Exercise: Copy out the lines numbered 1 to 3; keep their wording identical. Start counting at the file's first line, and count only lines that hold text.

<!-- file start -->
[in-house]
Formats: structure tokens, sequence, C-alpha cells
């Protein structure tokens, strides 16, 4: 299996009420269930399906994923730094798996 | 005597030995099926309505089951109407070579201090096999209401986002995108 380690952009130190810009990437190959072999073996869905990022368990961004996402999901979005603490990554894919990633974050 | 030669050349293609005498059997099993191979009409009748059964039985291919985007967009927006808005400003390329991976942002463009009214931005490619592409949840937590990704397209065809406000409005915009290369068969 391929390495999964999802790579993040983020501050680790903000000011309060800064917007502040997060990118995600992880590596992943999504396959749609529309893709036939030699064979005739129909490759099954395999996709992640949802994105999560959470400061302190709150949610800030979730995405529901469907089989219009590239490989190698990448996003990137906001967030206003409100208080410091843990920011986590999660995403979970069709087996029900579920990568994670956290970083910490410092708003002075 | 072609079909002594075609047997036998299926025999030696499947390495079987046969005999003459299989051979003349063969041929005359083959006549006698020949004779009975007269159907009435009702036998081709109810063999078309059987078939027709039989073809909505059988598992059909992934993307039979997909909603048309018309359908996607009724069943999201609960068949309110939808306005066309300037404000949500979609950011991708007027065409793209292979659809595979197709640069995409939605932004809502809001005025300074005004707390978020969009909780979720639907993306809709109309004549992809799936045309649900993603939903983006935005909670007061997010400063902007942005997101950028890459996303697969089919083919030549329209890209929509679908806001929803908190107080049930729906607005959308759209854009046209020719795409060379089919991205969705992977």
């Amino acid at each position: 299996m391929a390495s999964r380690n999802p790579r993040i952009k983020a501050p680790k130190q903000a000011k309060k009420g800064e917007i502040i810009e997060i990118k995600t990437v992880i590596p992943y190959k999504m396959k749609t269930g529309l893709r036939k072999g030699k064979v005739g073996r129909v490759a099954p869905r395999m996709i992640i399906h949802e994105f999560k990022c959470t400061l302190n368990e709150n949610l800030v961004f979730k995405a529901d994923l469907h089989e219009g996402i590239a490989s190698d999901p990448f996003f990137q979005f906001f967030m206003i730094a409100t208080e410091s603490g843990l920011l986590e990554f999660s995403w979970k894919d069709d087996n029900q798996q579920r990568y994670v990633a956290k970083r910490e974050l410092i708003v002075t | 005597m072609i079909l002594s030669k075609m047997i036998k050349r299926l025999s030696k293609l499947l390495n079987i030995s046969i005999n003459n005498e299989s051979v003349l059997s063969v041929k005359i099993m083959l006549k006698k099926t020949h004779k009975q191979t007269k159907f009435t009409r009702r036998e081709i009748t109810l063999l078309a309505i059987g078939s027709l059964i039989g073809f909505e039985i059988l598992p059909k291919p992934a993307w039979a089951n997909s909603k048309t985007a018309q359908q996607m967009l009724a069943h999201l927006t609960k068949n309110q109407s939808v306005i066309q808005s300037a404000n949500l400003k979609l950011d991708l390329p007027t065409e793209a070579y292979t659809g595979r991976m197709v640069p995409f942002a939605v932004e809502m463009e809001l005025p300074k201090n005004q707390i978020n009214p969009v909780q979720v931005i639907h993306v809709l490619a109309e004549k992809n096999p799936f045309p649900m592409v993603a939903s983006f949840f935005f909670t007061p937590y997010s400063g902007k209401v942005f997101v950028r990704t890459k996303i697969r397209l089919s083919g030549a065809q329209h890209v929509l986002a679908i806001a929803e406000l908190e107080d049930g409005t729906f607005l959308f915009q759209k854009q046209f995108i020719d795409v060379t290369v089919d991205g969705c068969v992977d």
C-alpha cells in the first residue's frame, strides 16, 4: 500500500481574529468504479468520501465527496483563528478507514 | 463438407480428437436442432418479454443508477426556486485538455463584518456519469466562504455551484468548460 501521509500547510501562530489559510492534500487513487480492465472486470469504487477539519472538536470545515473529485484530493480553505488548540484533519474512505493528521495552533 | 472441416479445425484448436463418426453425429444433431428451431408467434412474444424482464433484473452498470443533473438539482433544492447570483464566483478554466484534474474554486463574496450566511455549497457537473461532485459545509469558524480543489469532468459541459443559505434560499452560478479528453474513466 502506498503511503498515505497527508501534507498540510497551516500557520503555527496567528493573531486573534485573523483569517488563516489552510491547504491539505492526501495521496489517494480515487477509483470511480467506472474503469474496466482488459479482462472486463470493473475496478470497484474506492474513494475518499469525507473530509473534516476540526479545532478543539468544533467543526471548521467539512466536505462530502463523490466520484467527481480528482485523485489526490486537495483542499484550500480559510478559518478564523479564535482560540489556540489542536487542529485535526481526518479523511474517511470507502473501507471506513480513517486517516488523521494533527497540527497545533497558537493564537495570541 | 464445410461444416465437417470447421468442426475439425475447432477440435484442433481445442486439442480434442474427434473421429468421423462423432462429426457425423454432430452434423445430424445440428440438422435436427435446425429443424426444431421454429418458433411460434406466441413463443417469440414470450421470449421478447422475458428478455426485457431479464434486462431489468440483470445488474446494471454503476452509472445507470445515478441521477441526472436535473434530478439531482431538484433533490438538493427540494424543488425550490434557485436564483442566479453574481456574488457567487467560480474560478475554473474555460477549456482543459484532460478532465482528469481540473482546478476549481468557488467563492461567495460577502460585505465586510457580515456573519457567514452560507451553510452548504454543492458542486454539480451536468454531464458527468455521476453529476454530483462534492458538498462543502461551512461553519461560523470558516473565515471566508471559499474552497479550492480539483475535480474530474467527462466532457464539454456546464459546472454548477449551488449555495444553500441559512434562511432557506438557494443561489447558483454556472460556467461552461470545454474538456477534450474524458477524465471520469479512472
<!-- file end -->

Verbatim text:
[in-house]
Formats: structure tokens, sequence, C-alpha cells
């Protein structure tokens, strides 16, 4: 299996009420269930399906994923730094798996 | 005597030995099926309505089951109407070579201090096999209401986002995108 380690952009130190810009990437190959072999073996869905990022368990961004996402999901979005603490990554894919990633974050 | 030669050349293609005498059997099993191979009409009748059964039985291919985007967009927006808005400003390329991976942002463009009214931005490619592409949840937590990704397209065809406000409005915009290369068969 391929390495999964999802790579993040983020501050680790903000000011309060800064917007502040997060990118995600992880590596992943999504396959749609529309893709036939030699064979005739129909490759099954395999996709992640949802994105999560959470400061302190709150949610800030979730995405529901469907089989219009590239490989190698990448996003990137906001967030206003409100208080410091843990920011986590999660995403979970069709087996029900579920990568994670956290970083910490410092708003002075 | 072609079909002594075609047997036998299926025999030696499947390495079987046969005999003459299989051979003349063969041929005359083959006549006698020949004779009975007269159907009435009702036998081709109810063999078309059987078939027709039989073809909505059988598992059909992934993307039979997909909603048309018309359908996607009724069943999201609960068949309110939808306005066309300037404000949500979609950011991708007027065409793209292979659809595979197709640069995409939605932004809502809001005025300074005004707390978020969009909780979720639907993306809709109309004549992809799936045309649900993603939903983006935005909670007061997010400063902007942005997101950028890459996303697969089919083919030549329209890209929509679908806001929803908190107080049930729906607005959308759209854009046209020719795409060379089919991205969705992977």